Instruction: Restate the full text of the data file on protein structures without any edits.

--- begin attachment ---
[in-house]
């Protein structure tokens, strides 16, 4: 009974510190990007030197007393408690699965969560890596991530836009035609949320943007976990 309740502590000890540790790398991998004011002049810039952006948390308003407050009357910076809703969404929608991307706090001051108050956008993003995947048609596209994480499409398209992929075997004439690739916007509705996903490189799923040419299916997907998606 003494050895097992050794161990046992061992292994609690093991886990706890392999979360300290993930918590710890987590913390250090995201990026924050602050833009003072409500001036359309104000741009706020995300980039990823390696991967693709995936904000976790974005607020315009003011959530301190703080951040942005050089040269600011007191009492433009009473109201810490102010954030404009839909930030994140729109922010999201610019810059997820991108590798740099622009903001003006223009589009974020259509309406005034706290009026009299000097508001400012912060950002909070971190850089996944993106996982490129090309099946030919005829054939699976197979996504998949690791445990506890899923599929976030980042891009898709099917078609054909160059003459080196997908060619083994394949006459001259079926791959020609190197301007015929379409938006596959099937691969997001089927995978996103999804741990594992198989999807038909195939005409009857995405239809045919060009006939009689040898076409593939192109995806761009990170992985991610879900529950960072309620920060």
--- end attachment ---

[in-house]
């Protein structure tokens, strides 16, 4: 009974510190990007030197007393408690699965969560890596991530836009035609949320943007976990 309740502590000890540790790398991998004011002049810039952006948390308003407050009357910076809703969404929608991307706090001051108050956008993003995947048609596209994480499409398209992929075997004439690739916007509705996903490189799923040419299916997907998606 003494050895097992050794161990046992061992292994609690093991886990706890392999979360300290993930918590710890987590913390250090995201990026924050602050833009003072409500001036359309104000741009706020995300980039990823390696991967693709995936904000976790974005607020315009003011959530301190703080951040942005050089040269600011007191009492433009009473109201810490102010954030404009839909930030994140729109922010999201610019810059997820991108590798740099622009903001003006223009589009974020259509309406005034706290009026009299000097508001400012912060950002909070971190850089996944993106996982490129090309099946030919005829054939699976197979996504998949690791445990506890899923599929976030980042891009898709099917078609054909160059003459080196997908060619083994394949006459001259079926791959020609190197301007015929379409938006596959099937691969997001089927995978996103999804741990594992198989999807038909195939005409009857995405239809045919060009006939009689040898076409593939192109995806761009990170992985991610879900529950960072309620920060």